Tuesday, December 27, 2005

Cranberry Streusel Coffee Cake

Here is one of my favorite recipes:

Cranberry Streusel Coffee Cake
Coffee Cake

½ C unsalted butter, room temperature
1 C granulated sugar
2 eggs, large
1 tsp vanilla extract
1 TBS grated orange zest
2 C flour, unbleached, all-purpose
1 tsp baking powder
1 tsp baking soda
½ tsp salt
1 C sour cream
2 ½ C whole fresh cranberries

Streusel Topping
¾ C light brown sugar, packed
½ C flour, unbleached, all-purpose flour
2 tsp ground cinnamon
4 TBS unsalted butter
½ C walnuts, coarsely chopped

1. Preheat the oven to 350 F. Butter and lightly flour a 13 x 9 baking pan.
2. Prepare the coffee cake: Mix the flour, baking powder, soda, and salt together. Set aside.
3. Using an electric mixer, cream the butter and sugar together until light and fluffy. Beat in the eggs one at a time, then the vanilla and orange zest.
4. Add the flour mixture to the creamed mixture alternately with the sour cream to make a smooth, thick batter. Spread the batter evenly in the prepared pan. Sprinkle the cranberries over the top.
5. Prepare the topping: toss the brown sugar, flour and cinnamon together in a small mixing bowl. Cut in the butter with a pastry blender until the mixture is crumbly. Stir in the walnuts. Sprinkle the streusel evenly over the cranberries on the coffee cake.
6. Bake until a cake tester inserted in the center comes out clean, about 45 minutes. Serve warm or at room temperature, cut into squares.

From the kitchen of:
Bob Frank

For those who love it, cooking is at once child play and adult joy-Craig Claiborne

Wednesday, December 21, 2005

Burning Books Column

The 'earth quake' link in the burning books post didn't always work. So please read the column below:

To keep warm, library books sacrificed

By Munir Ahmad
Associated Press

December 12, 2005

MUZAFFARABAD, Pakistan -- When night fell after the Oct. 8 quake, many survivors burned broken furniture to stay warm. Some, however, stormed the shattered state-run Khursheed National Library, pulling out books and newspapers to make bonfires.

An estimated 10,000 books went up in smoke that night. Three days later, half the library's books--including Korans--had been turned into ashes. The army then stepped in and stopped the burning.

Mohammed Hanif, a clerk at the library for 14 years, "did not believe it" when his brother came rushing to Hanif's home and told him what was happening at the library.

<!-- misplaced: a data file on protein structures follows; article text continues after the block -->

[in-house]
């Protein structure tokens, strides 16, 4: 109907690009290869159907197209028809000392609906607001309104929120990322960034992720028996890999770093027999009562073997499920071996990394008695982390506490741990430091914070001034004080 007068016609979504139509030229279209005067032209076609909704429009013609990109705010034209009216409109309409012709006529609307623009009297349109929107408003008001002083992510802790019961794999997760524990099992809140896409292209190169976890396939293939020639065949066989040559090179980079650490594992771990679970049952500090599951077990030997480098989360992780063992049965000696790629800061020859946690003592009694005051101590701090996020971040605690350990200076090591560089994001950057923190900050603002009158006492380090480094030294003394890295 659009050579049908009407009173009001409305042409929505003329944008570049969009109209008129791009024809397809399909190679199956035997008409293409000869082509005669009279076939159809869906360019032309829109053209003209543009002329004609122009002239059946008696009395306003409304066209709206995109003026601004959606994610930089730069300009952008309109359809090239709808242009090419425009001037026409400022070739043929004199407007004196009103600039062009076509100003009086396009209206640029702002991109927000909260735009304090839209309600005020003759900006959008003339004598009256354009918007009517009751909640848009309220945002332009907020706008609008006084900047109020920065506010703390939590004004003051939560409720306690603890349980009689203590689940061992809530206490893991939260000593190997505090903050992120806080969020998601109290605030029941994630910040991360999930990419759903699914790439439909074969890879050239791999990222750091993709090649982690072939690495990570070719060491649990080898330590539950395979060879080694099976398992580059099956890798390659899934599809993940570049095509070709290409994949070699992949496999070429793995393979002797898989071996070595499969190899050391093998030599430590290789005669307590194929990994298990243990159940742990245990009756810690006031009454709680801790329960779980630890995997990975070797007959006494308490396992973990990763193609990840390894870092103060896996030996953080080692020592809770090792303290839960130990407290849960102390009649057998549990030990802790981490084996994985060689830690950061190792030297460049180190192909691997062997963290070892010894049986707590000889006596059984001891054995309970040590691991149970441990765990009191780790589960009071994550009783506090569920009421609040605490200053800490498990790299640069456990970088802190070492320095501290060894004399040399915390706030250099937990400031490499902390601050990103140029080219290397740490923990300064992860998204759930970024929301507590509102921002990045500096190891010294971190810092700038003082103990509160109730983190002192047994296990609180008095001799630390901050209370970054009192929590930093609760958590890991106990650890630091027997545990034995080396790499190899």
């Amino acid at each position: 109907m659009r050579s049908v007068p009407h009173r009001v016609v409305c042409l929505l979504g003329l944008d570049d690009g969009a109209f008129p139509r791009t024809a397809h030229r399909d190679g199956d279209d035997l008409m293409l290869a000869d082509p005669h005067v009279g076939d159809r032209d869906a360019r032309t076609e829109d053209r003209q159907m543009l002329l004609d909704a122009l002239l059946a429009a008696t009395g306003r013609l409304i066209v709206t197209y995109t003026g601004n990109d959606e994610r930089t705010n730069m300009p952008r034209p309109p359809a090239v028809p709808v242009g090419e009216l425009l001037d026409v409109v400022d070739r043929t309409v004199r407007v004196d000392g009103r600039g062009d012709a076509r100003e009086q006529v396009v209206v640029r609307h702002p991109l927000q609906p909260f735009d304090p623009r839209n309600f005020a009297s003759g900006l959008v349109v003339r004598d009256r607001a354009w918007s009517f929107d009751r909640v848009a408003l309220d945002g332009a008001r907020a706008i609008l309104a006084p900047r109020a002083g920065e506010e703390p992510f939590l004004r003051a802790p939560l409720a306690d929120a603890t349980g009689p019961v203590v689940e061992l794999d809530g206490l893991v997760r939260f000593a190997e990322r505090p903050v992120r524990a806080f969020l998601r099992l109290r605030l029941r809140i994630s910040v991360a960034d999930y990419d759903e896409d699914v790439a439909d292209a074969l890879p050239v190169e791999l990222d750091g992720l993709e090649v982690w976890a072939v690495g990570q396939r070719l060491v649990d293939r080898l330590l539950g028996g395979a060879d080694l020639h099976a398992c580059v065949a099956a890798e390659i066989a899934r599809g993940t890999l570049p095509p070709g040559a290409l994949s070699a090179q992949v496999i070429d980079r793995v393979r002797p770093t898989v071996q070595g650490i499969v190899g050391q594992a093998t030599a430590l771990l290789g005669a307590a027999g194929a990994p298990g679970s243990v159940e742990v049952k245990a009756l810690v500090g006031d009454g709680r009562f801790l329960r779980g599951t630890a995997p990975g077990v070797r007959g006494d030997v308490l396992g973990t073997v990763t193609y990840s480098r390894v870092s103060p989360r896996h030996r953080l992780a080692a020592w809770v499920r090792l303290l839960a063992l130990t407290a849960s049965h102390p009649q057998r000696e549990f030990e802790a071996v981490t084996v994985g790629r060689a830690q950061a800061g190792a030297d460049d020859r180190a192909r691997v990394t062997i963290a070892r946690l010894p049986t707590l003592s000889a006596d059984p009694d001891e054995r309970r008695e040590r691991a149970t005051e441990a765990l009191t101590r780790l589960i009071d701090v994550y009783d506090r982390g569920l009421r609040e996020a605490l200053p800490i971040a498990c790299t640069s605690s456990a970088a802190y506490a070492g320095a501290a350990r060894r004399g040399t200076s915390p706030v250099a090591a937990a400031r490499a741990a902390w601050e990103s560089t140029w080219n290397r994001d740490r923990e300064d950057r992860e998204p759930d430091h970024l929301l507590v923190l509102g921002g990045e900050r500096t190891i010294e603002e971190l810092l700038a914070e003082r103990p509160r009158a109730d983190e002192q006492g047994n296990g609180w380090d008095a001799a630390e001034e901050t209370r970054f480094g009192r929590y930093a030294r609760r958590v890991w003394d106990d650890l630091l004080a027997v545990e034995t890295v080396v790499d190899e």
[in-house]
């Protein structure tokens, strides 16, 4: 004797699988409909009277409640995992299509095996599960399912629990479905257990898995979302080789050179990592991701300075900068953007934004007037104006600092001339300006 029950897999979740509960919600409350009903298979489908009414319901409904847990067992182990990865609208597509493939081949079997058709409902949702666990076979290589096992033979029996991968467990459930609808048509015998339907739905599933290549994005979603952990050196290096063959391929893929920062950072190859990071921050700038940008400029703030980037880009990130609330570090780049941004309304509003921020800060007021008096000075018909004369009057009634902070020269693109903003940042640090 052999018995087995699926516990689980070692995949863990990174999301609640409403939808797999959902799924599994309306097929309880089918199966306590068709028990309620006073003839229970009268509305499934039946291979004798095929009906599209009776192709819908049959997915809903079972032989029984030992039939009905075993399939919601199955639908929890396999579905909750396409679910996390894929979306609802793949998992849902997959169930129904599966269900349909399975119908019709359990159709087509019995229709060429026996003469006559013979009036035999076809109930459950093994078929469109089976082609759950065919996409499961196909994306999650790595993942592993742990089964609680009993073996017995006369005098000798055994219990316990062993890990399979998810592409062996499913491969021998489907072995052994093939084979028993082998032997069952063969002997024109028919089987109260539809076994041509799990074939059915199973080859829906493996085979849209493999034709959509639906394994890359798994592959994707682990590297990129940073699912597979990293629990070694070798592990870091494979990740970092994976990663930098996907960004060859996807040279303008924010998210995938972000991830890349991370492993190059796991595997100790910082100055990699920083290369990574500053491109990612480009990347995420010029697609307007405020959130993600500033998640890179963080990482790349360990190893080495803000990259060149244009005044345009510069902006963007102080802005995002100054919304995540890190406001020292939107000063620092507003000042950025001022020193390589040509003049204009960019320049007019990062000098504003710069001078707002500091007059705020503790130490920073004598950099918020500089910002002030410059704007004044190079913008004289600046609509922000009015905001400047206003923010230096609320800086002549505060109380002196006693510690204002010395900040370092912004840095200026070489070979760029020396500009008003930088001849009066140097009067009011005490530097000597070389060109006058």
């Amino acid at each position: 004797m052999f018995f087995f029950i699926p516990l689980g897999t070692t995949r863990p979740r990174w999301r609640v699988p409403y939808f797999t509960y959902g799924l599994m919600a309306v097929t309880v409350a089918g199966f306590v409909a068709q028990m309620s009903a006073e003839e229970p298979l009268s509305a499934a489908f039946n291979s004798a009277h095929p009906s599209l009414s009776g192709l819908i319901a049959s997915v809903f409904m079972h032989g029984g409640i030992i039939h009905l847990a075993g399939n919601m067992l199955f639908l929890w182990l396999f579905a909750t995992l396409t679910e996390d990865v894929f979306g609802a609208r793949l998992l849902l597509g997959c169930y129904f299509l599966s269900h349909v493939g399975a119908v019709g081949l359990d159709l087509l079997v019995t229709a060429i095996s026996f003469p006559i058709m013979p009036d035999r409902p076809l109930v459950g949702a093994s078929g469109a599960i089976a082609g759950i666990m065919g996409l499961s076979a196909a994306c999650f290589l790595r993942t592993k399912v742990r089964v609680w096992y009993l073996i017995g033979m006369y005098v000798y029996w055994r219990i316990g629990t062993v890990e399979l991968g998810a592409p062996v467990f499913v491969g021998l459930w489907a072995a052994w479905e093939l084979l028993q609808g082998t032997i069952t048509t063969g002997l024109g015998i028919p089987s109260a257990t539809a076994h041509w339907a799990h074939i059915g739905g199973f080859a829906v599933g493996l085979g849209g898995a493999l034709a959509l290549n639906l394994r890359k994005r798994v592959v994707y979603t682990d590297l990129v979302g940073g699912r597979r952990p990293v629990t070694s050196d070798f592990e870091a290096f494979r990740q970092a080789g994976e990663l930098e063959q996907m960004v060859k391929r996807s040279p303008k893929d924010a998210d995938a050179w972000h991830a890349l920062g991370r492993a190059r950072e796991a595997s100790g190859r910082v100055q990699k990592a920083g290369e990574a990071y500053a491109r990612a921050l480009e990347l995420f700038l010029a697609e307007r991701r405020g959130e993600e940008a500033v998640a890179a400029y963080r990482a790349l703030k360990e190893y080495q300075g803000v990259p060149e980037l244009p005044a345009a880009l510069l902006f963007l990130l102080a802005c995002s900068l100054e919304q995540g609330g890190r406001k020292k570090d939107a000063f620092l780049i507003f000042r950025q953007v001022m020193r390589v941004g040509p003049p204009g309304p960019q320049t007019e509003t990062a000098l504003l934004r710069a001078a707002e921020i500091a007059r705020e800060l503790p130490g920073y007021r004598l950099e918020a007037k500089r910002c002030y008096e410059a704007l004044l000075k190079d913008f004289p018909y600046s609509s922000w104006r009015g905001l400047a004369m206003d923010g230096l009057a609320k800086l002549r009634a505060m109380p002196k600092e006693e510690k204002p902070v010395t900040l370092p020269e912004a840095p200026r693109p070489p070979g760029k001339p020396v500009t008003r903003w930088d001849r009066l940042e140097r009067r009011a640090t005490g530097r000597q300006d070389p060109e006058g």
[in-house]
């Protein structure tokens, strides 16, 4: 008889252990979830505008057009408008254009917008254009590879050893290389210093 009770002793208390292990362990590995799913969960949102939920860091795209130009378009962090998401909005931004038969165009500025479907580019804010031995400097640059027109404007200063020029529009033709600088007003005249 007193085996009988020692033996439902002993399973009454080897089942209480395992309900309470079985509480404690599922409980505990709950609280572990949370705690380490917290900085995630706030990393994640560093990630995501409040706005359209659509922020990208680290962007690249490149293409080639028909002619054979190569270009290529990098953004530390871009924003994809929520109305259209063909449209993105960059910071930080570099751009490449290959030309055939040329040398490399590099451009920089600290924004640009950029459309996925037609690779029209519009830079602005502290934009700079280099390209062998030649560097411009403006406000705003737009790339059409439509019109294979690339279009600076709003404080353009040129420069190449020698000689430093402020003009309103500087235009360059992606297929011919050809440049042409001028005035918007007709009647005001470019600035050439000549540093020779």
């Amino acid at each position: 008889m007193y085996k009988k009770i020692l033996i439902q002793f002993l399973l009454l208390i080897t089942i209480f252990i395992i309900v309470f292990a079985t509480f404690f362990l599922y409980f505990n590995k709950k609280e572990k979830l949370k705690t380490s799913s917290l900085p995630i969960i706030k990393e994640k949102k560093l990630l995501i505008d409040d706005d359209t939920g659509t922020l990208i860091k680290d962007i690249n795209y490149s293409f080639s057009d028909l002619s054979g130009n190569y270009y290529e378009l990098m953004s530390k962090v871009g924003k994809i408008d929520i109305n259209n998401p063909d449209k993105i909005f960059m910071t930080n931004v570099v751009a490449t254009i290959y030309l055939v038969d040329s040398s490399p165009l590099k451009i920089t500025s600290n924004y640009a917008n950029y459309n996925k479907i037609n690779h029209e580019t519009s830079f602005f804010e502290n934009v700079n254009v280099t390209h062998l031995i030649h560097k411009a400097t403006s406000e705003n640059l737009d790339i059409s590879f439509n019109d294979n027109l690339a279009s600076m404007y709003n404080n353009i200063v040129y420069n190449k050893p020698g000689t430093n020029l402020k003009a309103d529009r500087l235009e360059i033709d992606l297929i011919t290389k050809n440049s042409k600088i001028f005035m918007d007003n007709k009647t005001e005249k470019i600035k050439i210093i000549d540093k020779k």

"But when I rushed there, I saw several people taking books to a nearby park where they were staying with their families after their homes were destroyed," Hanif said. "The books are like my children. I wept when they were throwing the books into the fire.

"I tried to stop them, but they started beating me."

After the army halted the looting, Hanif came back and retrieved what was intact, salvaging copies of an American encyclopedia, a Koran, novels and non-fiction works.

The 25,000 books that survived are in two garages guarded by Hanif. They will be sent to a library in Mirpur, another city in the Pakistani part of Kashmir, and returned when the Muzaffarabad library is rebuilt over the next two years.

The 7.6 magnitude quake killed at least 87,000 people and left 3.5 million homeless, mostly in northwest Pakistan and Pakistani Kashmir. Aid workers have been racing against time to get aid and suitable shelter to the needy with the arrival of the brutal Himalayan winter and plunging temperatures.

The library housed rare books on Kashmir, handwritten manuscripts hundreds of years old, government records and the works of local poets.

Some of the library's 1,500 members who borrowed books before the earthquake are returning them, Hanif said.

Nazir Durrani, a government official who frequented the library, said he did not believe people realized that copies of the Koran were going into the fire.

"The burning of these books was a tragedy. When I think of those who did it, they would never be forgiven by God," he said.

Copyright © 2005, Chicago Tribune

Sunday, December 18, 2005

Burning Books

So much is lost when books are burned. Culture, ideas that could inspire new and better ways of living, enhancement of one's life are just a few things that are lost when people intentionally burn books.

But when an earth quake strikes people's basic survival needs must be met. If it is cold outside, people need to be warm. My thought was did they have to burn books? What other items were available rather than books? Was the burning done by people who have little or no regard for books?

As these questions continued to come to mind, I was sobered when reading that at least 87,000 people were killed and an estimated 3.5 million left homeless. More will perish as a brutal winter sets in.

Somehow book burning seemed less important.